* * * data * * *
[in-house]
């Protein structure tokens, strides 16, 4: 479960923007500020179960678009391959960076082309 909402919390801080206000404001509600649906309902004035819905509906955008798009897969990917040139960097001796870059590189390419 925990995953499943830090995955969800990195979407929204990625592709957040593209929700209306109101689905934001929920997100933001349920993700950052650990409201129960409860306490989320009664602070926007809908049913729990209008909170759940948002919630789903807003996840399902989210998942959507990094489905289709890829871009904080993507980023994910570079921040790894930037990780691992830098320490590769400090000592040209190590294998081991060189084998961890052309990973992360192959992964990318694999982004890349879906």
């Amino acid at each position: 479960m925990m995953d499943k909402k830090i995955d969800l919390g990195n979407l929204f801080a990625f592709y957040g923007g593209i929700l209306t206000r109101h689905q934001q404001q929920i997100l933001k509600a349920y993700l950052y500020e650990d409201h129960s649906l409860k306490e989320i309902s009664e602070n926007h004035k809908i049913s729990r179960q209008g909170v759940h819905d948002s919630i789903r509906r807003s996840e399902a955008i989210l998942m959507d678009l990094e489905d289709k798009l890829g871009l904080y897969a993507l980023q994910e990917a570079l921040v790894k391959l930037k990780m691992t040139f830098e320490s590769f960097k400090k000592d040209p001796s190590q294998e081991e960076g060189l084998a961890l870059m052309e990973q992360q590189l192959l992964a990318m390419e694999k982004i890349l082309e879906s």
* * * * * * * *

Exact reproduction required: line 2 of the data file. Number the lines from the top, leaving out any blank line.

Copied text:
């Protein structure tokens, strides 16, 4: 479960923007500020179960678009391959960076082309 909402919390801080206000404001509600649906309902004035819905509906955008798009897969990917040139960097001796870059590189390419 925990995953499943830090995955969800990195979407929204990625592709957040593209929700209306109101689905934001929920997100933001349920993700950052650990409201129960409860306490989320009664602070926007809908049913729990209008909170759940948002919630789903807003996840399902989210998942959507990094489905289709890829871009904080993507980023994910570079921040790894930037990780691992830098320490590769400090000592040209190590294998081991060189084998961890052309990973992360192959992964990318694999982004890349879906």